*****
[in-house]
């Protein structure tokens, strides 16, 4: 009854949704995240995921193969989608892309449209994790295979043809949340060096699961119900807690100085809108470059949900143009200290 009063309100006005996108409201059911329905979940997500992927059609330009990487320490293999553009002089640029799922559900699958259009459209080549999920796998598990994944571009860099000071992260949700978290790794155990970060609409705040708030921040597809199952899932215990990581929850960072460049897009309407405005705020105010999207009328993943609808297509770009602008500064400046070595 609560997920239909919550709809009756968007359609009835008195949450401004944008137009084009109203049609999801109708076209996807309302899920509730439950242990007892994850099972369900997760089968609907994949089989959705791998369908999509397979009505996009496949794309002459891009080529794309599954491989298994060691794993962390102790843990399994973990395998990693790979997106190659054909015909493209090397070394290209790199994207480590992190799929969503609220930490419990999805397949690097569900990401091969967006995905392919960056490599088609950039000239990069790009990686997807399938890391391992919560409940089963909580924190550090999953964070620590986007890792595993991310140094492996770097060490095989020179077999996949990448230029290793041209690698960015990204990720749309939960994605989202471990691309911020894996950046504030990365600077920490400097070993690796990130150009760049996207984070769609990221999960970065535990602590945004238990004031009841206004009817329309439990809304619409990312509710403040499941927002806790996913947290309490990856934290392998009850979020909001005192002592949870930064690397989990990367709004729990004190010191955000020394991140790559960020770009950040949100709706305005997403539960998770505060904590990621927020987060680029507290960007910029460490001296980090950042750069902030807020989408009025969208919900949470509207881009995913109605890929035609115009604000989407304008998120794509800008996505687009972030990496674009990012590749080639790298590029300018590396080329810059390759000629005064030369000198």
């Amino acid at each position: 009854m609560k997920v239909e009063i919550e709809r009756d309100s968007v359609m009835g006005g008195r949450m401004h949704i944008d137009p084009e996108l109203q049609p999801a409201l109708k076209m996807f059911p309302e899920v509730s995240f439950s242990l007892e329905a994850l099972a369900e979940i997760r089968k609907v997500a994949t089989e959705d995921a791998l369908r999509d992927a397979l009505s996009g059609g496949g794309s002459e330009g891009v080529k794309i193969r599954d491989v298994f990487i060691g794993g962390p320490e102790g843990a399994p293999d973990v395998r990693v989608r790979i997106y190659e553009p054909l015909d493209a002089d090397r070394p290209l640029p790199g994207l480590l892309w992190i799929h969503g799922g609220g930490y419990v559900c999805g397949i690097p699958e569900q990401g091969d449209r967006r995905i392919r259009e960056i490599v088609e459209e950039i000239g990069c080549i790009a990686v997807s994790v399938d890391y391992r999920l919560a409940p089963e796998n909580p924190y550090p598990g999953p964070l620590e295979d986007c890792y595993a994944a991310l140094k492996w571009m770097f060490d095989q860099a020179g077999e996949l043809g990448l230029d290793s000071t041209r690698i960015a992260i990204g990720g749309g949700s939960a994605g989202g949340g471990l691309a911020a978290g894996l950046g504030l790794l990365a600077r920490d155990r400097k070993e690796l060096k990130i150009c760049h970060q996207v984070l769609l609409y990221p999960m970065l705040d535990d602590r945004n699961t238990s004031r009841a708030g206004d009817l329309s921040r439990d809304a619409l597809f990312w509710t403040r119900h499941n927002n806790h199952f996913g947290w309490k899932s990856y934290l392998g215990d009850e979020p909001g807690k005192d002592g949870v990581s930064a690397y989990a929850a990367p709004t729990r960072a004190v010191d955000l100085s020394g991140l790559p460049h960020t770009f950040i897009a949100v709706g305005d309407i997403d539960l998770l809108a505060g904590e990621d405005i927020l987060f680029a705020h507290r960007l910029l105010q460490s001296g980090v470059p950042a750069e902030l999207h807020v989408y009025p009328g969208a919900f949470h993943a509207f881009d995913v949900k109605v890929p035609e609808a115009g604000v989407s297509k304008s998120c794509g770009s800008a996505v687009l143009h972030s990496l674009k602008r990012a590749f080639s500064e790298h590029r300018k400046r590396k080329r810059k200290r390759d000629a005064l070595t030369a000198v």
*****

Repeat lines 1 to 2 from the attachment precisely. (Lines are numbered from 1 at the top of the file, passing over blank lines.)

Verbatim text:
[in-house]
């Protein structure tokens, strides 16, 4: 009854949704995240995921193969989608892309449209994790295979043809949340060096699961119900807690100085809108470059949900143009200290 009063309100006005996108409201059911329905979940997500992927059609330009990487320490293999553009002089640029799922559900699958259009459209080549999920796998598990994944571009860099000071992260949700978290790794155990970060609409705040708030921040597809199952899932215990990581929850960072460049897009309407405005705020105010999207009328993943609808297509770009602008500064400046070595 609560997920239909919550709809009756968007359609009835008195949450401004944008137009084009109203049609999801109708076209996807309302899920509730439950242990007892994850099972369900997760089968609907994949089989959705791998369908999509397979009505996009496949794309002459891009080529794309599954491989298994060691794993962390102790843990399994973990395998990693790979997106190659054909015909493209090397070394290209790199994207480590992190799929969503609220930490419990999805397949690097569900990401091969967006995905392919960056490599088609950039000239990069790009990686997807399938890391391992919560409940089963909580924190550090999953964070620590986007890792595993991310140094492996770097060490095989020179077999996949990448230029290793041209690698960015990204990720749309939960994605989202471990691309911020894996950046504030990365600077920490400097070993690796990130150009760049996207984070769609990221999960970065535990602590945004238990004031009841206004009817329309439990809304619409990312509710403040499941927002806790996913947290309490990856934290392998009850979020909001005192002592949870930064690397989990990367709004729990004190010191955000020394991140790559960020770009950040949100709706305005997403539960998770505060904590990621927020987060680029507290960007910029460490001296980090950042750069902030807020989408009025969208919900949470509207881009995913109605890929035609115009604000989407304008998120794509800008996505687009972030990496674009990012590749080639790298590029300018590396080329810059390759000629005064030369000198």